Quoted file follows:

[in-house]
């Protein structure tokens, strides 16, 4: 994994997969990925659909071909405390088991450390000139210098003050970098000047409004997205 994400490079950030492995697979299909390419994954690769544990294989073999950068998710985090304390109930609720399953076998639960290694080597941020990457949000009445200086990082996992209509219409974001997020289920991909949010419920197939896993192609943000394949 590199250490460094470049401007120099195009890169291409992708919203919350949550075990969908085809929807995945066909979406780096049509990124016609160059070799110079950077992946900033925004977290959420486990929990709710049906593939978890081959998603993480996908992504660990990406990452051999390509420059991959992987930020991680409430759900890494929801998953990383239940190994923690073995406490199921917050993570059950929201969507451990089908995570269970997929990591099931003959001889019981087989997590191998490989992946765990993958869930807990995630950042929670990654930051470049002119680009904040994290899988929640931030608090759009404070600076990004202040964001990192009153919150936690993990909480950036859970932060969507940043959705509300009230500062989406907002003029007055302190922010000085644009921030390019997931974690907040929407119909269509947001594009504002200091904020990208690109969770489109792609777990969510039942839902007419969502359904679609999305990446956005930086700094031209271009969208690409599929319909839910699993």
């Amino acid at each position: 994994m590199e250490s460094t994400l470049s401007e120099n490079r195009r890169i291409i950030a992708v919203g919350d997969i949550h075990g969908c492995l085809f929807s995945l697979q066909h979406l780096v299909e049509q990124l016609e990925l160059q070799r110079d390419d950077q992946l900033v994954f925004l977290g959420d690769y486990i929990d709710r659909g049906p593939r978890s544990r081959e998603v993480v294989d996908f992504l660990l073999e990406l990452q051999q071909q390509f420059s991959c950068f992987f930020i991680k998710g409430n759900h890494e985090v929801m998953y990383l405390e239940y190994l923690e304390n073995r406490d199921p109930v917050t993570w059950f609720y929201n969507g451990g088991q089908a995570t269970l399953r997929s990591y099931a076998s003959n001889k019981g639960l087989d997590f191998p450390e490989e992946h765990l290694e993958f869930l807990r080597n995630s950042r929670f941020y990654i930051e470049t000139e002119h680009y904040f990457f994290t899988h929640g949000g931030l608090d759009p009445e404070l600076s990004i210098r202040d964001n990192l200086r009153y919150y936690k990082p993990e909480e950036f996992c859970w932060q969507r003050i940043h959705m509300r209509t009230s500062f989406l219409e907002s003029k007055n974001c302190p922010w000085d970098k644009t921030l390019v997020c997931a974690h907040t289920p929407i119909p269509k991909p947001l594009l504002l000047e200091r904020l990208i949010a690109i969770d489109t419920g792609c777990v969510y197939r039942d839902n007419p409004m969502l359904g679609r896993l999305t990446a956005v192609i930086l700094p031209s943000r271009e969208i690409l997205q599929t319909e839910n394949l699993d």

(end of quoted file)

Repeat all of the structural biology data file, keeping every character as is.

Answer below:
[in-house]
């Protein structure tokens, strides 16, 4: 994994997969990925659909071909405390088991450390000139210098003050970098000047409004997205 994400490079950030492995697979299909390419994954690769544990294989073999950068998710985090304390109930609720399953076998639960290694080597941020990457949000009445200086990082996992209509219409974001997020289920991909949010419920197939896993192609943000394949 590199250490460094470049401007120099195009890169291409992708919203919350949550075990969908085809929807995945066909979406780096049509990124016609160059070799110079950077992946900033925004977290959420486990929990709710049906593939978890081959998603993480996908992504660990990406990452051999390509420059991959992987930020991680409430759900890494929801998953990383239940190994923690073995406490199921917050993570059950929201969507451990089908995570269970997929990591099931003959001889019981087989997590191998490989992946765990993958869930807990995630950042929670990654930051470049002119680009904040994290899988929640931030608090759009404070600076990004202040964001990192009153919150936690993990909480950036859970932060969507940043959705509300009230500062989406907002003029007055302190922010000085644009921030390019997931974690907040929407119909269509947001594009504002200091904020990208690109969770489109792609777990969510039942839902007419969502359904679609999305990446956005930086700094031209271009969208690409599929319909839910699993």
């Amino acid at each position: 994994m590199e250490s460094t994400l470049s401007e120099n490079r195009r890169i291409i950030a992708v919203g919350d997969i949550h075990g969908c492995l085809f929807s995945l697979q066909h979406l780096v299909e049509q990124l016609e990925l160059q070799r110079d390419d950077q992946l900033v994954f925004l977290g959420d690769y486990i929990d709710r659909g049906p593939r978890s544990r081959e998603v993480v294989d996908f992504l660990l073999e990406l990452q051999q071909q390509f420059s991959c950068f992987f930020i991680k998710g409430n759900h890494e985090v929801m998953y990383l405390e239940y190994l923690e304390n073995r406490d199921p109930v917050t993570w059950f609720y929201n969507g451990g088991q089908a995570t269970l399953r997929s990591y099931a076998s003959n001889k019981g639960l087989d997590f191998p450390e490989e992946h765990l290694e993958f869930l807990r080597n995630s950042r929670f941020y990654i930051e470049t000139e002119h680009y904040f990457f994290t899988h929640g949000g931030l608090d759009p009445e404070l600076s990004i210098r202040d964001n990192l200086r009153y919150y936690k990082p993990e909480e950036f996992c859970w932060q969507r003050i940043h959705m509300r209509t009230s500062f989406l219409e907002s003029k007055n974001c302190p922010w000085d970098k644009t921030l390019v997020c997931a974690h907040t289920p929407i119909p269509k991909p947001l594009l504002l000047e200091r904020l990208i949010a690109i969770d489109t419920g792609c777990v969510y197939r039942d839902n007419p409004m969502l359904g679609r896993l999305t990446a956005v192609i930086l700094p031209s943000r271009e969208i690409l997205q599929t319909e839910n394949l699993d």